Project Ideas

  1. Practical voting applications. Consider a problem where you think voting can give a good solution. For example, deciding where to go for dinner. Create a voting website application or smartphone application implementing your solution.
  2. Empirical study of manipulating voting rules. We have seen several greedy algorithms for finding manipulations in voting. Pick a voting rule and design new manipulation algorithms. See "An Empirical Study of Borda Manipulation."
  3. Strategy-proof voting rules for restricted domains. While voting are generally manipulable with unrestricted preference profiles, voting rules can be strategy-proof on restricted domains. Perform a survey of these domains.
  4. Voting and mechanism design. The Stackelberg voting game we discussed is superficially similar to a random serial dictatorship, the unique strategy-proof mechanism in many settings. Compare these mechanisms, when are they the same, when different? Does one offer more possibilities than the other?
  5. Paper reviews and voting. Deciding which papers to publish in a peer-reviewed journal or conference is a difficult decision. No single person reads all the papers and additional constraints, like sufficient variety, may be imposed. Suggest a voting model for this domain.
  6. Ranking and sybils. Online review systems and user-generated sites often suffer from sybils. How can sybils distort these systems?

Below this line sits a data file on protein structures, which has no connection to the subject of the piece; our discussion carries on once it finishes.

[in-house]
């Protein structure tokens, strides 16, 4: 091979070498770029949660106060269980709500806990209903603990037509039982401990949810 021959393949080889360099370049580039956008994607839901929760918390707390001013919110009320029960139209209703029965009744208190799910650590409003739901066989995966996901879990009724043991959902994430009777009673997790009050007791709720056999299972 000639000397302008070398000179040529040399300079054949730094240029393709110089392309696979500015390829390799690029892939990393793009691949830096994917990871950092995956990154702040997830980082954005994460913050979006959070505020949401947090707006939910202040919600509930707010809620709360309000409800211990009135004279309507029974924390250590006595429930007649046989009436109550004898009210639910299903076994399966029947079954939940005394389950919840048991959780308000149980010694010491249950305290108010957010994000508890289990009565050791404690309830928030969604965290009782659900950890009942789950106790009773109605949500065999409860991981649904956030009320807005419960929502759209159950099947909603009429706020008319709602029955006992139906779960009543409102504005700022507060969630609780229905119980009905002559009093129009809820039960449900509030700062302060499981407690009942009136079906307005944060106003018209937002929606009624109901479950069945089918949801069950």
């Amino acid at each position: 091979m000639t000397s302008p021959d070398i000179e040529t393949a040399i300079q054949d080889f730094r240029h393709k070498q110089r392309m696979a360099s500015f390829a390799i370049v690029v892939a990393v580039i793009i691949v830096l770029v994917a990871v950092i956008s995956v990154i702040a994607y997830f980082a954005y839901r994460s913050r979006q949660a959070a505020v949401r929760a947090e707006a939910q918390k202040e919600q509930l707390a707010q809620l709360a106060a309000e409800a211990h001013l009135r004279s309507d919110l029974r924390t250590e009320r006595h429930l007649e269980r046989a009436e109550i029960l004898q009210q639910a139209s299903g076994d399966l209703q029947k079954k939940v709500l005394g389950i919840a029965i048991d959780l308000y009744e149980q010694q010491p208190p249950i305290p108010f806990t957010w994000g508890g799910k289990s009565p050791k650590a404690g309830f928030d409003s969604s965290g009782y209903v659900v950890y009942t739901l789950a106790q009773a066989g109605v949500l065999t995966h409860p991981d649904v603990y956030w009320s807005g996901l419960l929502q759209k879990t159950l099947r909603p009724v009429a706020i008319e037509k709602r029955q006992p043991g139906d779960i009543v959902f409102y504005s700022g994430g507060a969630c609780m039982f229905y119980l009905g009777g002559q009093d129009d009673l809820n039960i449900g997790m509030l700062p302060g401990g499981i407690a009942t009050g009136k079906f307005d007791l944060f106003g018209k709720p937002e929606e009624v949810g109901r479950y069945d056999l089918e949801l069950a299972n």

7. Contiguous cake cutting. In cake cutting it's often assumed a person is happy with many pieces of the cake, but usually everyone receives one piece. How do cake cutting results change when we assume a person can only receive one contiguous piece?
  8. Efficiency and truthfulness in cake cutting. There are few truthful cake cutting algorithms. Can you quantify how much efficiency must be given up to obtain truthfulness?
  9. Allocation of computational resources. Cake cutting is often described as a model for the allocation of a resource like time on a computing cluster. Pick a resource allocation problem and propose an a new allocation mechanism. Evaluate your result either analytically or experimentally.
  10. The rent partition problem. Suppose you and some friends rent a heterogenous apartment and need to decide how to split the rent. Survey the existing literature on this problem and propose a new solution.
  11. Pie cutting. Pies are cut differently from cakes. How and why is cutting a pie different from cutting a cake? What's a problem better modeled by pie cutting instead of cake cutting?
  12. Preferences and crowdsourcing. Design and run an Amazon Mechanical Turk experiment to efficiently learn the preferences of the crowd.